07 August 2010

Sea dragon at Georgia Aquarium

I remember being confused about the taxonomic placement of sea horses. For a while, I wasn't sure if they were even vertabrates before I finally learned that sea horses, along with pipefishes and sea dragons, were in fact fishes in the family Syngnathidae.

This weekend we are in Atlanta, Georgia and yesterday spent several hours at Georgia Aquarium. The tank of sea dragons provided a brief glimpse into the intriguing behavior of these intriguing creatures.


While watching this particular species, whose name I neglected to note, I noticed that its sole method of propulsion seemed to have been by the use of the feathery fin around its neck (arrow in the photo).



Despite the rather feeble appearance of the fin, however, the sea dragon was able to maneuver itself gracefully. To escape from their predators, I don't think the sea dragons use speed, which they probably don't have, but must instead rely on camouflage supplied by their peculiar body shapes and the numerous appendages. During the sea dragons' evolution presumably from ancestors that were more fish-like in appearance, only the pectoral fins seem to have survived in a modified form to supply the necessary maneuvering ability among the protective cover of sea weeds and the like.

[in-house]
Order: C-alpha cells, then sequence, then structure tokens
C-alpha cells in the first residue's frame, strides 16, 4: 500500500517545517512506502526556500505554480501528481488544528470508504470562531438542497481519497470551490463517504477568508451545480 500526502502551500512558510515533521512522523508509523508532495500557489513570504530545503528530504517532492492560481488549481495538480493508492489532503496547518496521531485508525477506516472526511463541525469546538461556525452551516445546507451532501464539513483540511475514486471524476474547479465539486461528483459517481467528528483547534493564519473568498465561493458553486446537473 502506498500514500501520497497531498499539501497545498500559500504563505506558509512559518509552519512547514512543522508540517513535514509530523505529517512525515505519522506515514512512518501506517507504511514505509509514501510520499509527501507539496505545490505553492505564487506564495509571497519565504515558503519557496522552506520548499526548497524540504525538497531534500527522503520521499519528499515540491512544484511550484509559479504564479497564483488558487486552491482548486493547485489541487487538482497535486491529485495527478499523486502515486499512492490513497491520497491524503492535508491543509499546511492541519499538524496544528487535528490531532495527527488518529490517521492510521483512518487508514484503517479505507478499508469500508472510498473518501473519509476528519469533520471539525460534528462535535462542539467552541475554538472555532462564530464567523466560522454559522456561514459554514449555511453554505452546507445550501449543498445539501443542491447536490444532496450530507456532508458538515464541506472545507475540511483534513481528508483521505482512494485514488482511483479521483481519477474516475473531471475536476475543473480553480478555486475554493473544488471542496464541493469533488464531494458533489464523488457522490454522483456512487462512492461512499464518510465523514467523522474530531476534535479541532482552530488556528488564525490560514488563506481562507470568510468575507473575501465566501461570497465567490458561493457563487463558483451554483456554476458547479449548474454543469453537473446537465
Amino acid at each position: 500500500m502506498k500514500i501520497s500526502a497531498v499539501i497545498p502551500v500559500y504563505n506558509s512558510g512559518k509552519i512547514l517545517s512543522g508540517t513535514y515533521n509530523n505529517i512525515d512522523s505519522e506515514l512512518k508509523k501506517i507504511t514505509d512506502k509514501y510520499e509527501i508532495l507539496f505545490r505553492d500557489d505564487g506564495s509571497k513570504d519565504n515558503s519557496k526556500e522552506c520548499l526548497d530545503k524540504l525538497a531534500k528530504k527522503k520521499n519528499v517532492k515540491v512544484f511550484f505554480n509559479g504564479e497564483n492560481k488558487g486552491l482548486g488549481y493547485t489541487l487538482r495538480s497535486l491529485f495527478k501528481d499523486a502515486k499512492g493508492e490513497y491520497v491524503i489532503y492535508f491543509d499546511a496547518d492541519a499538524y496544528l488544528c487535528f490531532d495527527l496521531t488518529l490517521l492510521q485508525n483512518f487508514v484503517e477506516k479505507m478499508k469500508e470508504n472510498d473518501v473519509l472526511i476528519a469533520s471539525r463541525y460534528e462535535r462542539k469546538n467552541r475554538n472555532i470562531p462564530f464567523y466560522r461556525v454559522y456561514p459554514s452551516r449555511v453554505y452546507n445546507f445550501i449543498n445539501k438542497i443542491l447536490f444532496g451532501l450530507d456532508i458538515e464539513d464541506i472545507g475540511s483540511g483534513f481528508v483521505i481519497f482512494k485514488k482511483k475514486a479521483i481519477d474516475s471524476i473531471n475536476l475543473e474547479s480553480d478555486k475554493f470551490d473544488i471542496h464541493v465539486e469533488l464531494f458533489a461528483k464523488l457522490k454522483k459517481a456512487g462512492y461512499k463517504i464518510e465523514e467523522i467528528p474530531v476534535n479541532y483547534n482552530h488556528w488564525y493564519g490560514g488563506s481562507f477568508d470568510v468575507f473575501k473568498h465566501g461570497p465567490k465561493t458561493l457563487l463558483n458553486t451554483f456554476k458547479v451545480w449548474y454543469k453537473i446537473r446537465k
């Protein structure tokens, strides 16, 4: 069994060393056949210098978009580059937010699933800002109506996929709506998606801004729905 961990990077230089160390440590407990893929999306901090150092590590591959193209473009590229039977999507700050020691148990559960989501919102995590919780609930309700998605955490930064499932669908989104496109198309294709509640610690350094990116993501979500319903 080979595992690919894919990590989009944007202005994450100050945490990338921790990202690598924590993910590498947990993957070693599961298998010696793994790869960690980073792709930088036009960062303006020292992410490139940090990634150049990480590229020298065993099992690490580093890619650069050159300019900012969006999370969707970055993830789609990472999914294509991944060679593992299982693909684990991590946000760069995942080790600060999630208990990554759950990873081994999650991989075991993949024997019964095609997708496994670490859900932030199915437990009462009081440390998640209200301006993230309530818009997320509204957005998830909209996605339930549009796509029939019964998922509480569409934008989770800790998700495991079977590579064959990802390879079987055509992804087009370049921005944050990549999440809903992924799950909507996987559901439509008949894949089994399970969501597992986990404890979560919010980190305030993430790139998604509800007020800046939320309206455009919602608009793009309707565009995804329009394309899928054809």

These are all speculations, of course, that I jotted out during a moment of creativity. Correct me if I am wrong.

1 comment:

Snail said...

That one is the weedy seadragon (Phyllopteryx taeniolatus), which is quite common in suitable habitat along the S coast of Australia. As you note, they do not swim strongly, but give the impression of being bits of seaweed drifting about.

There's another S Aust seadragon, which is even more intriguing --- the leafy seadragon (Phycodurus eques). It moves in a similar manner, but the camuflage is much more striking,